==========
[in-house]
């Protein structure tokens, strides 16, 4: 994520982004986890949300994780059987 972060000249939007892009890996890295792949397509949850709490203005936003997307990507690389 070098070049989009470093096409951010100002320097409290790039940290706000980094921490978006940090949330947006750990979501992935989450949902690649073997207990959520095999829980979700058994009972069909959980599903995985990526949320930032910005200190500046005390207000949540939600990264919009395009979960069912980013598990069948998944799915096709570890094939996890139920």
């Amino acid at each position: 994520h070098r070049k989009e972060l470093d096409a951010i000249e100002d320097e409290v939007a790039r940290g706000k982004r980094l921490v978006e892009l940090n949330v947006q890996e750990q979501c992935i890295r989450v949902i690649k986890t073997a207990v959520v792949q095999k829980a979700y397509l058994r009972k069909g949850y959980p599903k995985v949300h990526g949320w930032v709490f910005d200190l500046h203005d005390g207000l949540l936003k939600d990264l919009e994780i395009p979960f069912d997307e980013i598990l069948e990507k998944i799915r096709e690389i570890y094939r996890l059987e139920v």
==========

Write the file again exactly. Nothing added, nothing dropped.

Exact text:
[in-house]
């Protein structure tokens, strides 16, 4: 994520982004986890949300994780059987 972060000249939007892009890996890295792949397509949850709490203005936003997307990507690389 070098070049989009470093096409951010100002320097409290790039940290706000980094921490978006940090949330947006750990979501992935989450949902690649073997207990959520095999829980979700058994009972069909959980599903995985990526949320930032910005200190500046005390207000949540939600990264919009395009979960069912980013598990069948998944799915096709570890094939996890139920």
């Amino acid at each position: 994520h070098r070049k989009e972060l470093d096409a951010i000249e100002d320097e409290v939007a790039r940290g706000k982004r980094l921490v978006e892009l940090n949330v947006q890996e750990q979501c992935i890295r989450v949902i690649k986890t073997a207990v959520v792949q095999k829980a979700y397509l058994r009972k069909g949850y959980p599903k995985v949300h990526g949320w930032v709490f910005d200190l500046h203005d005390g207000l949540l936003k939600d990264l919009e994780i395009p979960f069912d997307e980013i598990l069948e990507k998944i799915r096709e690389i570890y094939r996890l059987e139920v």